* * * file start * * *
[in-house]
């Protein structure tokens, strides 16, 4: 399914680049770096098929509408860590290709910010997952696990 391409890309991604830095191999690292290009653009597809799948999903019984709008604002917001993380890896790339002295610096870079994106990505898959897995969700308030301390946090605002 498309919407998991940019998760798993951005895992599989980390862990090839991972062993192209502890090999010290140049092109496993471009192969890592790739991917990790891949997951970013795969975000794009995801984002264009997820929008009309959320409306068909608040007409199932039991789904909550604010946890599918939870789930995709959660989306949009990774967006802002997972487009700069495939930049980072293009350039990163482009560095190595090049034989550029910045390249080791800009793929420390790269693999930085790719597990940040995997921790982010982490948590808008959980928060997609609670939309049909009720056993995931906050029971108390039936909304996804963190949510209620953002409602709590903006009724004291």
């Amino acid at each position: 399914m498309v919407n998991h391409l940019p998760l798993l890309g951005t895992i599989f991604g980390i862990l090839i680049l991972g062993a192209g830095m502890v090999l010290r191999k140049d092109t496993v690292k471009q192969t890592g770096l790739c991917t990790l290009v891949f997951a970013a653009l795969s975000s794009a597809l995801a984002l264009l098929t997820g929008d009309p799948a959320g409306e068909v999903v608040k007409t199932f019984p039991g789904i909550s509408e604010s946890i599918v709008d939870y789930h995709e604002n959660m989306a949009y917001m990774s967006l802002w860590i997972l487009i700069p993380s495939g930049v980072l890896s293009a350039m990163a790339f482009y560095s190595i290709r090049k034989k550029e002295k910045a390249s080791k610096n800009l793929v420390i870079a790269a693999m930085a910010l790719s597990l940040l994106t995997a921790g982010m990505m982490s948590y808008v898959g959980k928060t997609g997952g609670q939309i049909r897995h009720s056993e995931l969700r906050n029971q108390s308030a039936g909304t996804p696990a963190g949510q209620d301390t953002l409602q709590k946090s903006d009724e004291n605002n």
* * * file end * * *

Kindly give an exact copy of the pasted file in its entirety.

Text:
[in-house]
């Protein structure tokens, strides 16, 4: 399914680049770096098929509408860590290709910010997952696990 391409890309991604830095191999690292290009653009597809799948999903019984709008604002917001993380890896790339002295610096870079994106990505898959897995969700308030301390946090605002 498309919407998991940019998760798993951005895992599989980390862990090839991972062993192209502890090999010290140049092109496993471009192969890592790739991917990790891949997951970013795969975000794009995801984002264009997820929008009309959320409306068909608040007409199932039991789904909550604010946890599918939870789930995709959660989306949009990774967006802002997972487009700069495939930049980072293009350039990163482009560095190595090049034989550029910045390249080791800009793929420390790269693999930085790719597990940040995997921790982010982490948590808008959980928060997609609670939309049909009720056993995931906050029971108390039936909304996804963190949510209620953002409602709590903006009724004291």
């Amino acid at each position: 399914m498309v919407n998991h391409l940019p998760l798993l890309g951005t895992i599989f991604g980390i862990l090839i680049l991972g062993a192209g830095m502890v090999l010290r191999k140049d092109t496993v690292k471009q192969t890592g770096l790739c991917t990790l290009v891949f997951a970013a653009l795969s975000s794009a597809l995801a984002l264009l098929t997820g929008d009309p799948a959320g409306e068909v999903v608040k007409t199932f019984p039991g789904i909550s509408e604010s946890i599918v709008d939870y789930h995709e604002n959660m989306a949009y917001m990774s967006l802002w860590i997972l487009i700069p993380s495939g930049v980072l890896s293009a350039m990163a790339f482009y560095s190595i290709r090049k034989k550029e002295k910045a390249s080791k610096n800009l793929v420390i870079a790269a693999m930085a910010l790719s597990l940040l994106t995997a921790g982010m990505m982490s948590y808008v898959g959980k928060t997609g997952g609670q939309i049909r897995h009720s056993e995931l969700r906050n029971q108390s308030a039936g909304t996804p696990a963190g949510q209620d301390t953002l409602q709590k946090s903006d009724e004291n605002n």